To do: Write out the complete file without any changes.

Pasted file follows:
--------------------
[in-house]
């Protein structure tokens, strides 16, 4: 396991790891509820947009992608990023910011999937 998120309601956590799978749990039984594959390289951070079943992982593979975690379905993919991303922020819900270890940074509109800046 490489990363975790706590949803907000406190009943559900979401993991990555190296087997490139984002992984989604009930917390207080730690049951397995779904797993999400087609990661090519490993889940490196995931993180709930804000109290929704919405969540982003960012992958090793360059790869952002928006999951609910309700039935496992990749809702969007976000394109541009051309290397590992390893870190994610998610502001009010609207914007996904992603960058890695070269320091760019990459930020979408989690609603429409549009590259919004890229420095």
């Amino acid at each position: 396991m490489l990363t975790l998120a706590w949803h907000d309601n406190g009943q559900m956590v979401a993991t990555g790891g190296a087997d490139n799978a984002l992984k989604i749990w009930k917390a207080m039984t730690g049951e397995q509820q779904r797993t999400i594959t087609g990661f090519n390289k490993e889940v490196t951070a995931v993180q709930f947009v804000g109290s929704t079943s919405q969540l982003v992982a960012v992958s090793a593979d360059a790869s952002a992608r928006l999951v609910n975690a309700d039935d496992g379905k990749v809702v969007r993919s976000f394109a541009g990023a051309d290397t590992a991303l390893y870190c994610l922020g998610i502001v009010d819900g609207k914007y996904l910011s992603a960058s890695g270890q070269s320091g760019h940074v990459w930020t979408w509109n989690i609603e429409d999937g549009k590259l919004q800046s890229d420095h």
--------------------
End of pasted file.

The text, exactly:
[in-house]
């Protein structure tokens, strides 16, 4: 396991790891509820947009992608990023910011999937 998120309601956590799978749990039984594959390289951070079943992982593979975690379905993919991303922020819900270890940074509109800046 490489990363975790706590949803907000406190009943559900979401993991990555190296087997490139984002992984989604009930917390207080730690049951397995779904797993999400087609990661090519490993889940490196995931993180709930804000109290929704919405969540982003960012992958090793360059790869952002928006999951609910309700039935496992990749809702969007976000394109541009051309290397590992390893870190994610998610502001009010609207914007996904992603960058890695070269320091760019990459930020979408989690609603429409549009590259919004890229420095």
């Amino acid at each position: 396991m490489l990363t975790l998120a706590w949803h907000d309601n406190g009943q559900m956590v979401a993991t990555g790891g190296a087997d490139n799978a984002l992984k989604i749990w009930k917390a207080m039984t730690g049951e397995q509820q779904r797993t999400i594959t087609g990661f090519n390289k490993e889940v490196t951070a995931v993180q709930f947009v804000g109290s929704t079943s919405q969540l982003v992982a960012v992958s090793a593979d360059a790869s952002a992608r928006l999951v609910n975690a309700d039935d496992g379905k990749v809702v969007r993919s976000f394109a541009g990023a051309d290397t590992a991303l390893y870190c994610l922020g998610i502001v009010d819900g609207k914007y996904l910011s992603a960058s890695g270890q070269s320091g760019h940074v990459w930020t979408w509109n989690i609603e429409d999937g549009k590259l919004q800046s890229d420095h």